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Clicks and Pops
Sometimes, when you pick Lucy up, you hear a popping sound coming from her shoulder or elbow. Don’t worry; she isn’t broken. It’s just the sound of the cartilage and bone giving a bit, which produces a click.
Since they have few opportunities to hurt themselves, infants rarely suffer broken bones. Nonetheless, breaks can happen, typically either from trauma or twisting. A broken bone usually produces a persistent crying and/or a noticeable deformation in the limb. In either case, make sure Lucy receives medical attention immediately.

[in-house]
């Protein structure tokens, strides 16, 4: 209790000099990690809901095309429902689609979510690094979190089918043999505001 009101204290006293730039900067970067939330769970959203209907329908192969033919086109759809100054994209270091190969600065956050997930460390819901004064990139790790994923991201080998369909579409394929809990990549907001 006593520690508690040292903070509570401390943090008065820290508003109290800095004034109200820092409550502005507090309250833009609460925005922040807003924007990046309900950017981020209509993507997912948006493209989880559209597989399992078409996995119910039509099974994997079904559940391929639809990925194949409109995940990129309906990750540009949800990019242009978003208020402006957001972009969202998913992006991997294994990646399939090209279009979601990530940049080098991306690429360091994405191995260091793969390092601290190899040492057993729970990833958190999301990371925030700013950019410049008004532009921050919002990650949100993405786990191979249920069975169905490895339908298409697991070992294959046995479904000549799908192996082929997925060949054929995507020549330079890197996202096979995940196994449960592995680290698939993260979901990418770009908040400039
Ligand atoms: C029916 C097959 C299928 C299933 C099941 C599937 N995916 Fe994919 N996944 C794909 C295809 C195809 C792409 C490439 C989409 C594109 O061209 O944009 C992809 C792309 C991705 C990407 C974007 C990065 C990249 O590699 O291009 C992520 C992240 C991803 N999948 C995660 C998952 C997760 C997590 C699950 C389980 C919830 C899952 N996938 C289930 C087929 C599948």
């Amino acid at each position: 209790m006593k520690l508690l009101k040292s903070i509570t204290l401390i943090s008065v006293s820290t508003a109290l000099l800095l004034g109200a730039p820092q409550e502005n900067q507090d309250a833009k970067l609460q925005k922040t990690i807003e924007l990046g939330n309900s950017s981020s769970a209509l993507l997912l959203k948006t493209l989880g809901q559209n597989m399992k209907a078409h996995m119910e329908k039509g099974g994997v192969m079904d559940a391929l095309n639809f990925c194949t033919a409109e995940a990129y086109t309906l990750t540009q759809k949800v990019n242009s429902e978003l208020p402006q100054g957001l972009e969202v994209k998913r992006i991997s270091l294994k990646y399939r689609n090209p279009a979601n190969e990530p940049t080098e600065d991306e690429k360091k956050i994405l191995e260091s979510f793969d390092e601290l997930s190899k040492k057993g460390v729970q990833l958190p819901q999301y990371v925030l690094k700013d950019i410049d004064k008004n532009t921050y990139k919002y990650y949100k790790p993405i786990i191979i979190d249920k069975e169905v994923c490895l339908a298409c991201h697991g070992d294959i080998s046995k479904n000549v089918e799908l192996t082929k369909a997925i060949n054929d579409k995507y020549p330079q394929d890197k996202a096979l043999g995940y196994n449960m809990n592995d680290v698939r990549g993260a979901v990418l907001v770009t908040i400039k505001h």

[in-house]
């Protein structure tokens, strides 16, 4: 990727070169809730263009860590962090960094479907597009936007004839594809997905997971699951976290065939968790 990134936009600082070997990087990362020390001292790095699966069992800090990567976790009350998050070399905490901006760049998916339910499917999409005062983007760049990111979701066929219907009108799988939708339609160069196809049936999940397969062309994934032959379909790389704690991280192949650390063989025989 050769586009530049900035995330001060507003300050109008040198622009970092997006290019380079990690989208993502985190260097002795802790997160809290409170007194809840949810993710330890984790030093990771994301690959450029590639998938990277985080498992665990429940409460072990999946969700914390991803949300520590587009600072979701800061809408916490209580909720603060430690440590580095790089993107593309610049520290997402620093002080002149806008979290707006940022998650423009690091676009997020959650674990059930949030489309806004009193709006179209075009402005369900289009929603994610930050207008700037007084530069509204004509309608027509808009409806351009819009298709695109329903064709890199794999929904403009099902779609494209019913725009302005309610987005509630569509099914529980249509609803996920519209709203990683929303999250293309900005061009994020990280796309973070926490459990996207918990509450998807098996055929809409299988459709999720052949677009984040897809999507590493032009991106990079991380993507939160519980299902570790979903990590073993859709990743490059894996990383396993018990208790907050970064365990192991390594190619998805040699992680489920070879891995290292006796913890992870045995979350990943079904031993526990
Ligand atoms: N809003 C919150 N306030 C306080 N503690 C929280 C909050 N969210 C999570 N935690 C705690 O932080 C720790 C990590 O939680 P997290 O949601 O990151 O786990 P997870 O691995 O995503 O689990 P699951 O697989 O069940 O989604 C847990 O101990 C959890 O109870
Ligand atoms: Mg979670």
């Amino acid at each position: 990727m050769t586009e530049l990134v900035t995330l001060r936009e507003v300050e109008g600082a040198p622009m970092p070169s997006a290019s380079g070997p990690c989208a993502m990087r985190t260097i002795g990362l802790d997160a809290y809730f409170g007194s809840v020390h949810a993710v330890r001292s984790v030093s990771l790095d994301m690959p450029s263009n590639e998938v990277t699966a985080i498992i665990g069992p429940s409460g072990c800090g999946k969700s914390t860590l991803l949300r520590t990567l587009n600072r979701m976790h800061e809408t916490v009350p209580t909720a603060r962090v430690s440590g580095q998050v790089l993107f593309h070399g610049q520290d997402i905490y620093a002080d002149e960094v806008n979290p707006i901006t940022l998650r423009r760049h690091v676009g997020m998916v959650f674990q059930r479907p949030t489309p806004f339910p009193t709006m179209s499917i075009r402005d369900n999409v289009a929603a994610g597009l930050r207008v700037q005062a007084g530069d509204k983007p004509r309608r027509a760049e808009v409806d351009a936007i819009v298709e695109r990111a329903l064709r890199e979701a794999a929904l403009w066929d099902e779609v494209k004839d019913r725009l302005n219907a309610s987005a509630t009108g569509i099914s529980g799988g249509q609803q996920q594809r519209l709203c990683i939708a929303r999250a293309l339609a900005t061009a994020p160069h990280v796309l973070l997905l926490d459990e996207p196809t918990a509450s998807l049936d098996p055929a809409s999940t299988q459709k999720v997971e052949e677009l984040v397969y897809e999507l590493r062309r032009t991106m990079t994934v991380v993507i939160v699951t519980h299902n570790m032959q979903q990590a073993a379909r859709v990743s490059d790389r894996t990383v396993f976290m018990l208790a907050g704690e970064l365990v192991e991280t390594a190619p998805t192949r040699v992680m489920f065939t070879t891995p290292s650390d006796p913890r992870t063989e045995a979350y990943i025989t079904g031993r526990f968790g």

Bones can break in many ways: direct trauma, a fall, or a trapped limb. After a limb injury, if there is no swelling and the pain subsides enough to let activity resume, it’s probably not a broken bone. Any deformity or swelling, or a persistent limp, requires medical attention, especially if there is an associated open wound.
If Jimmy has sustained a fracture, your doctor will apply a cast to the affected limb for three to six weeks, depending on the nature and severity of the injury. When the cast is applied, the pain subsides markedly. Before that happens, you can give Jimmy acetaminophen or ibuprofen to alleviate the discomfort until the pain has diminished. Broken fingers and toes are often splinted together to restrict movement, while broken noses and collarbones are seldom immobilized, because of their inherently limited range of motion.